Then there is the case of the mass-rape of German women by the Red Army when they stormed into Berlin in 1945. Nobody now disputes that this horror happened. But because they were our allies, we refused to believe it, or kept quiet about it.
It is said that the only lesson of history is that nobody learns any lessons from history, and I am now old enough to believe that this may be true. [Mike: Isn’t that a bold and on-time statement.] But before we sign the current blank cheque, being placed in front of us, for William Hague’s War [Mike: This is the equivalent of the Secretary of Defense for the UK.], I thought it reasonable to ask for proof of the allegations on which the war will be based. Can anyone help?
Mike: Your problem, Mr. Hitchens, is that you are proceeding from the standpoint or the point of view that the truth actually matters in these matters. I am here to say today I am of the opinion that the truth does not matter in these instances. What matters is the naked and wanton display of power. Powerful men like to appear powerful. Powerful men like to appeal to their own vanity. Powerful men throughout history have appealed to their own vanity. Wars of unimaginable horror and consequence have been launched by the vain. We ourselves in the Western world have entered into wars launched by men of vanity who were convinced [mocking] “We have to act and we have to act now.” Then the loss of tens of thousands — I heard Andrew Wilkow pointing this out about World War I and President Wilson’s getting American troops involved in that slaughter. Who speaks for the soldier? Who speaks for the widow? Who speaks for the sister that loses a big brother? Who speaks for the grandfather who loses a grandson?
We’re not talking about defending the beaches of San Diego. We’re not talking about defending the beaches of Norfolk, Virginia. We’re not talking about stopping an invasion that’s about to happen in Rehoboth Beach, Delaware. We’re not talking about the beaches of New Jersey being stormed. We’re not talking about people coming in across our northern border into northern states through Canada. Yet we have all the machinations and all the great men of state of our once-great republic, that isn’t even a republic anymore, insisting that it is our moral responsibility to get involved here. For what purpose? As Patrick J. Buchanan points out today, cui bono, Latin for “for whose benefit?” I might have the answer to that question as well.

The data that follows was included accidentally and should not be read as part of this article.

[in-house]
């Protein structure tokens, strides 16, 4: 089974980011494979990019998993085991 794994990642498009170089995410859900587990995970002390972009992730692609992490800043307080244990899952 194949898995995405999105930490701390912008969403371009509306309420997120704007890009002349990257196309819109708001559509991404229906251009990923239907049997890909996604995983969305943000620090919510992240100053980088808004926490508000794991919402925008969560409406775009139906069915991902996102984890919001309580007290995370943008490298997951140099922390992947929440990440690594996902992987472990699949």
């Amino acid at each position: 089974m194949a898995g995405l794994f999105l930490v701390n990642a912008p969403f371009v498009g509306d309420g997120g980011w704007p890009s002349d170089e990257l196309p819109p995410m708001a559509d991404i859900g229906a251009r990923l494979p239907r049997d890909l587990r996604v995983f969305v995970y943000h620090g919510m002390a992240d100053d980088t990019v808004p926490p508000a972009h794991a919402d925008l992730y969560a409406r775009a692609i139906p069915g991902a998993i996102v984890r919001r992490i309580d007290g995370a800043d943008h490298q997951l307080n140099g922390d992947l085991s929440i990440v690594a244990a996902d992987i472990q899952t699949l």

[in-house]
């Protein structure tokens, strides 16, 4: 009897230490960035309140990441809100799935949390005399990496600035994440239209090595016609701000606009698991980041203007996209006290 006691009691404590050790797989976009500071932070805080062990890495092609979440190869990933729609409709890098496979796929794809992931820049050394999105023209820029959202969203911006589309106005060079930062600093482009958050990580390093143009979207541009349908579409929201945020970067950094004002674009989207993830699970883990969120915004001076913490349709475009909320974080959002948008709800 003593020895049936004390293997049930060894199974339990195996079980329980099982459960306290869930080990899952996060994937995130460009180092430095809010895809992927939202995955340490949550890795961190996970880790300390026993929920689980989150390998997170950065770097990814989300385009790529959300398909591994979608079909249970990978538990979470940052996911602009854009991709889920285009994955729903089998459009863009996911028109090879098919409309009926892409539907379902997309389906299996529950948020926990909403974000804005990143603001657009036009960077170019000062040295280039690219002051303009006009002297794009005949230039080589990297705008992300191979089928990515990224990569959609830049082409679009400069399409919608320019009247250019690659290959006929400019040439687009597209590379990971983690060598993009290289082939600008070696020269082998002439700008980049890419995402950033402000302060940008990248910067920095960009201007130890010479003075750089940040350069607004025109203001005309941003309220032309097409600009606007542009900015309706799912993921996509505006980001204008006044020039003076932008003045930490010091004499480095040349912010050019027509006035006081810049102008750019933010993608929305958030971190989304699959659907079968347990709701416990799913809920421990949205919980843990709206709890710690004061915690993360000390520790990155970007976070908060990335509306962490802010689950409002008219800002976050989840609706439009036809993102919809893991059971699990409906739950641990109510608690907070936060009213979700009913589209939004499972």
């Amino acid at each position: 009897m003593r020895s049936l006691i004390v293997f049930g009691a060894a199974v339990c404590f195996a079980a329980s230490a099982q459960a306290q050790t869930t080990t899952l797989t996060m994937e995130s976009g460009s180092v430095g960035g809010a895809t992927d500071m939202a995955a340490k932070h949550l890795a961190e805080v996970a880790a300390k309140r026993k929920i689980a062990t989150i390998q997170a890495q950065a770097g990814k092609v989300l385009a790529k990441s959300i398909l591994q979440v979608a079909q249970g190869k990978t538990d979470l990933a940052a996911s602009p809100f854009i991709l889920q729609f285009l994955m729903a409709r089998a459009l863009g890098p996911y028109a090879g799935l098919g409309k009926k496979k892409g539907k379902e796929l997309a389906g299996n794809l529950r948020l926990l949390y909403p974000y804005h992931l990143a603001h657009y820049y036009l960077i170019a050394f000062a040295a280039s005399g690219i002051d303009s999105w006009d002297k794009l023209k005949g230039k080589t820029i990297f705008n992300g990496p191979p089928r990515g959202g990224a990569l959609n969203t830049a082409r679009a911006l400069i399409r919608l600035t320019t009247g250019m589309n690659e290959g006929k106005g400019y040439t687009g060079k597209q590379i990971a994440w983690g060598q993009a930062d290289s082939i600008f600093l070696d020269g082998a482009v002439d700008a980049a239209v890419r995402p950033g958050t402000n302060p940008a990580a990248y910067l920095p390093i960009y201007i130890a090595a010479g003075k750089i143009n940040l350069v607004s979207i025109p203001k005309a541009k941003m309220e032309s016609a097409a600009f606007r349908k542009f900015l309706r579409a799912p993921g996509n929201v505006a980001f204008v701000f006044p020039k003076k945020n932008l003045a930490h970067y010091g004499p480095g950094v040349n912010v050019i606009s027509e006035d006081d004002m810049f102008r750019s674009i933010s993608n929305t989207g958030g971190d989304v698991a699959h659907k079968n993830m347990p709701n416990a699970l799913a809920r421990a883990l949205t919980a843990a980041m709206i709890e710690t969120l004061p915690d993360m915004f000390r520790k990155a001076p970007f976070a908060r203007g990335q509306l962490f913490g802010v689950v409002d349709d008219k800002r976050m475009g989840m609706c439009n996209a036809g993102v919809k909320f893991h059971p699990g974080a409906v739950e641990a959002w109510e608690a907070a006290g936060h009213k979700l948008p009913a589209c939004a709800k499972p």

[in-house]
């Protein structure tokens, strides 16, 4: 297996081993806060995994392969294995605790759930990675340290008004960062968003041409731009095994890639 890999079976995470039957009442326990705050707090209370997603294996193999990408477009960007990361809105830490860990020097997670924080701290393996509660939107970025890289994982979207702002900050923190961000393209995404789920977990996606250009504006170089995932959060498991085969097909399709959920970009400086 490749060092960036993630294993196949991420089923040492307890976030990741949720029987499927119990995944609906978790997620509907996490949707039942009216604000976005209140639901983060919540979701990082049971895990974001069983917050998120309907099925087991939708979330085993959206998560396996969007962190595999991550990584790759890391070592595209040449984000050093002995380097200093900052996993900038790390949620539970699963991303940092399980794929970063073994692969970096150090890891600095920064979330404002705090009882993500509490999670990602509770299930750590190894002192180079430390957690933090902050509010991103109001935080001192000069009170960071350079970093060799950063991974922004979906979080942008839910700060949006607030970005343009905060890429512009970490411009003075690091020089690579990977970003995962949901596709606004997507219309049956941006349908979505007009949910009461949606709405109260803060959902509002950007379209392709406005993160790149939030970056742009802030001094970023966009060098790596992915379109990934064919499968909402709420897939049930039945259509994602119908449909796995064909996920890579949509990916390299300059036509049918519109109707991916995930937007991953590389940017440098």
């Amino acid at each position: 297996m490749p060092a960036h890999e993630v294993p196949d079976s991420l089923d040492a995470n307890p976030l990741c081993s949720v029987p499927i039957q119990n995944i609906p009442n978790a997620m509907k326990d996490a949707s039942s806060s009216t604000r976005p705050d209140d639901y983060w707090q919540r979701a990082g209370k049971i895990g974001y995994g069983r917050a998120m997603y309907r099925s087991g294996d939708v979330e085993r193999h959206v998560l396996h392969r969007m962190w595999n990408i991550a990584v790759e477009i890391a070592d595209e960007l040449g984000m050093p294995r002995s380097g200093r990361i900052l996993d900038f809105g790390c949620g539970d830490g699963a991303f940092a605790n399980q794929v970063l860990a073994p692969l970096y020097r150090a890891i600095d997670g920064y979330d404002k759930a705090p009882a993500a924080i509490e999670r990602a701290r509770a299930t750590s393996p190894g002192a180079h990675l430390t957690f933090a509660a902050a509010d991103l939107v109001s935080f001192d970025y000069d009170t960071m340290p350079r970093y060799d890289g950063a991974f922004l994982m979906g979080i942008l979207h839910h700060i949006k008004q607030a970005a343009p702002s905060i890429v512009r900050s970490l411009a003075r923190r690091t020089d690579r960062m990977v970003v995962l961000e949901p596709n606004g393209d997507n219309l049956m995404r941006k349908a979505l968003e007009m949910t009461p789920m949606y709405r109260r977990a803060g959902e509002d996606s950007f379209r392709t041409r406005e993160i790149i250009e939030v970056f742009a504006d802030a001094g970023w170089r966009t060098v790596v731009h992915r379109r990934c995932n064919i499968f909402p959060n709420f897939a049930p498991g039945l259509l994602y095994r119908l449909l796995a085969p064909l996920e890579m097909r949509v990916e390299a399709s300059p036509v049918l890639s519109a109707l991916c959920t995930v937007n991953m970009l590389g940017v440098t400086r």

The time is now, ladies and gentlemen, to raise your voices against this and demand that the Congress of the United States get their behinds back to Mordor and to either stop this madman before he starts another war or gets us embroiled in another war in the Middle East, or if we’re going to get embroiled in another war, at least do it with the blessing of the Congress of the United States, meaning that all of us are on the hook for it, too. I don’t think that can happen, do you? Yet here we are talking about this as if it’s a foregone conclusion. The president doesn’t have the power to act unilaterally here. Last week I laughed about Senator Coburn saying: Well, the president is getting perilously close to impeachable offenses. Perilously close? He’s about to commit another one, for heaven’s sake! Stop him, Senator Coburn, stop him.
End Mike Church Show Transcript